Educator's Guide to Life Beyond Earth|
Courtesy of the Jet Propulsion Laboratory
Table of Contents
Searching for Signs of Intelligence
In 1992, the Jet Propulsion Laboratory
launched a survey of the sky using radio telescopes.
The High Resolution Microwave Survey (HRMS) was designed
to map the entire sky over the next several years. Part of the survey
was the search
for extraterrestrial intelligence, also known as SETI. This was
not a wild-eyed search for the type of "aliens" that routinely
turn up in supermarket tabloids. It was a careful examination of
space around us. In fact, HRMS was designed to just "listen;"
no signals were transmitted.
The HRMS was managed from the Ames Research Center in the San
Francisco Bay area. JPL was a collaborating center. The JPL part
of the project used radio telescopes of the Deep Space
Network in California and Australia. Ames headed a search of
selected targets with a huge 300-meter (1,000-foot) radio
telescope in Puerto Rico. The extremely sensitive receivers
began the search on Columbus Day, October 12, 1992.
However, Congress killed the program in October 1993
because of budgetary pressures. The SETI (Search
for Extraterrestrial Intelligence) Institute, a privately-funded,
non-profit organization that had been working on the HRMS,
took over part of the effort aimed at discovering
exterrestrial signals. The new effort is called Project Phoenix.
NASA made its sophisticated equipment and facilities
available to the SETI Institute's scientists and engineers.
We already know that the sky is filled with radio energy. But
Project Phoenix will also be listening for non-natural sources.
Scientists have determined that the radio portion of the
electromagnetic spectrum is one of the best places to search for
signs of extra-terrestrial life. Radio waves, especially at some
frequencies, appear much more powerful compared to the natural
background of the sky. Visible light signals would have to be
extremely strong at their source in order to be detected over
even short distances. After all, stars are huge balls of glowing
gas but none, except our own Sun, is even bright enough to cast a
Radio signals can travel through dust and gas clouds that would
block out or scatter visible light. But this does not mean that
our radio and television broadcasts would be detectable by an
alien civilization or that we can expect to eavesdrop on their
equivalent of soap operas or athletic shoe advertisements. Our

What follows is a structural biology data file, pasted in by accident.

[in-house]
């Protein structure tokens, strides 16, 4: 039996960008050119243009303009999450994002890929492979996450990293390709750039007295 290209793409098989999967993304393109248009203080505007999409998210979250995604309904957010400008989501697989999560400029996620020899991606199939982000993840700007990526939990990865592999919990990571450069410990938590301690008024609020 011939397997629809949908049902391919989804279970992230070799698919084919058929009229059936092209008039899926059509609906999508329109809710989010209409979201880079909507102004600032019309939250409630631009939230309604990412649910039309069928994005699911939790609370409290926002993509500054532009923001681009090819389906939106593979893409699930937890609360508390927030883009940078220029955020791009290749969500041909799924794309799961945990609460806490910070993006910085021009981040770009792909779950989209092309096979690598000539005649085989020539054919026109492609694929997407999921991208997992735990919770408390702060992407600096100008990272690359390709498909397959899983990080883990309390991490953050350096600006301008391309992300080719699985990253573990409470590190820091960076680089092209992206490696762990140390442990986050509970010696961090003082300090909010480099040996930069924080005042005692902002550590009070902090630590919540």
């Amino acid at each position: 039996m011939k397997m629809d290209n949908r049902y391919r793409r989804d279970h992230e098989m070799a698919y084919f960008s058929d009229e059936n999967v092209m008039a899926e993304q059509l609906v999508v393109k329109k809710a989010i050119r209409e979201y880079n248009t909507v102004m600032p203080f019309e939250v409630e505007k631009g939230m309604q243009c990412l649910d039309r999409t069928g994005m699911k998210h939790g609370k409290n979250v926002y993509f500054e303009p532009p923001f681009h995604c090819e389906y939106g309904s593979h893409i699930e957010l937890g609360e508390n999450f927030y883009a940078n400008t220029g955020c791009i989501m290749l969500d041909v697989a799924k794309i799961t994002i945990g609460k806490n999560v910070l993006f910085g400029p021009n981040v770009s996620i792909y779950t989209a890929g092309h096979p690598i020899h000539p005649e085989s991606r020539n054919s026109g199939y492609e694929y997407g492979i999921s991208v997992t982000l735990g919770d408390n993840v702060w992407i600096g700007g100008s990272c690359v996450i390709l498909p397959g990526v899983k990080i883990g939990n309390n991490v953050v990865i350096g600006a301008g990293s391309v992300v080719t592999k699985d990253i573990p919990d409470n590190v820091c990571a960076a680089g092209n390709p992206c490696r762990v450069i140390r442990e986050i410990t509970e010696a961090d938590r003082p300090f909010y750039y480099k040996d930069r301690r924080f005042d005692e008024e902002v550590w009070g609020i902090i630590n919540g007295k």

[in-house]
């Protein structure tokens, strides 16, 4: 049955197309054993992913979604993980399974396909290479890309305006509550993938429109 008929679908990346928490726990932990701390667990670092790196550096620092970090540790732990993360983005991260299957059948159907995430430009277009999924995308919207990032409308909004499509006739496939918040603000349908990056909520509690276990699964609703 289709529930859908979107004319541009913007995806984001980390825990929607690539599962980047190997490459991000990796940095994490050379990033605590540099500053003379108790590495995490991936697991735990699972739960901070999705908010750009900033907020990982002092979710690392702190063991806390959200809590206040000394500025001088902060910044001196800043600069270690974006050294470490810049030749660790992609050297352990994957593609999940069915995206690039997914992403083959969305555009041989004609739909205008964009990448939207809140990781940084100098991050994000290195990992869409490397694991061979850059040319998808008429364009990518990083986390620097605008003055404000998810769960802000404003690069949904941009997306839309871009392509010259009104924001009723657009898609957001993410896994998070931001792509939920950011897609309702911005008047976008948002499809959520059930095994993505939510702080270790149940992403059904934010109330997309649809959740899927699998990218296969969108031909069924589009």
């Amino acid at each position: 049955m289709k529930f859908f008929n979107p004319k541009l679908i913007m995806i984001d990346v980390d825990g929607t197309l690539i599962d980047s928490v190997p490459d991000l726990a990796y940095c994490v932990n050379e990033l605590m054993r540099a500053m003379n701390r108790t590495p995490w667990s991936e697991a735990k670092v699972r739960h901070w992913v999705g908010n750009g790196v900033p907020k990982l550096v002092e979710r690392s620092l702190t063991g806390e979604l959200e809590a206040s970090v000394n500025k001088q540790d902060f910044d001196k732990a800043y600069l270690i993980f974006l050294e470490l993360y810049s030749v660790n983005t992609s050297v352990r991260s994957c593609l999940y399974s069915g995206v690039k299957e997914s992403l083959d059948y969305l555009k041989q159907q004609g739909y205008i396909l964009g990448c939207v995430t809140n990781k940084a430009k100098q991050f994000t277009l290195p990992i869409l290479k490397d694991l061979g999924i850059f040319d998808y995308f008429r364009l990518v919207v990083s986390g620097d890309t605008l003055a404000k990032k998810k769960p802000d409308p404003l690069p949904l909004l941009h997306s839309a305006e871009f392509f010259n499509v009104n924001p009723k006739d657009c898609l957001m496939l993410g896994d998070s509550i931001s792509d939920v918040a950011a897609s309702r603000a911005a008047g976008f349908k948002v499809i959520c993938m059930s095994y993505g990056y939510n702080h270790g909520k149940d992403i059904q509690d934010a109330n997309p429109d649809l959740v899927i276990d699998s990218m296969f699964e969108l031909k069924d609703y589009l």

radio, TV and radar transmitters send energy out in all
directions. The signals get weaker as they get farther and
farther from the transmitter.
The energy falls off by the square of the distance. If one
receiver is twice the distance from a transmitter than another,
the energy is not 1/2 but only 1/4! At three times the distance,
it is 1/9, at four times it is 1/16 and so on.
Very quickly, the
signals get too weak to be casually detected.
But, an alien
intelligence that was interested in communicating would send out
a focused beacon, perhaps like a lighthouse. The signal would be
able to travel at the speed of light for many years. Of course,
in order for their beacon to be detected, someone would have to
Searching is exactly what Project Phoenix
will be doing. Using radio telescopes, the entire sky will be
scanned. Unexpected or unusual signals will automatically be
extracted from the data by computer. Scientists will then
examine that data. If something intriguing turns up, a more
detailed examination can be made.
Detecting a Signal
What will happen if signals suspected to be of extra-terrestrial
origin are detected? Will the scientists keep it quiet? The
project has given these questions careful consideration. The
technical information will be given to independent observers so
that they can confirm the findings. This will avoid
embarrassment and confusion over misinterpretation. Then, the
information will be released to the public.
Most likely, the finding will be that we have found something
like a lighthouse beacon. The distance to the source is likely
to be so great that conversations will be impossible. To
communicate with a civilization on a planet 50 light years from
Earth (right next door by astronomical standards) would take a
century round trip. The signal we receive would already be 50
years old. Do the senders live longer than we? Did they send out
a signal knowing that only their children and grandchildren might
get a reply? Can we even hope to ever understand each other?
Project Phoenix will only cover a
comparatively small portion of our galaxy. Our galaxy is only
one of hundreds of billions of galaxies. Galaxies contain tens
to hundreds of billions of stars. Project scientists might find
signs of intelligent life, they might find interesting new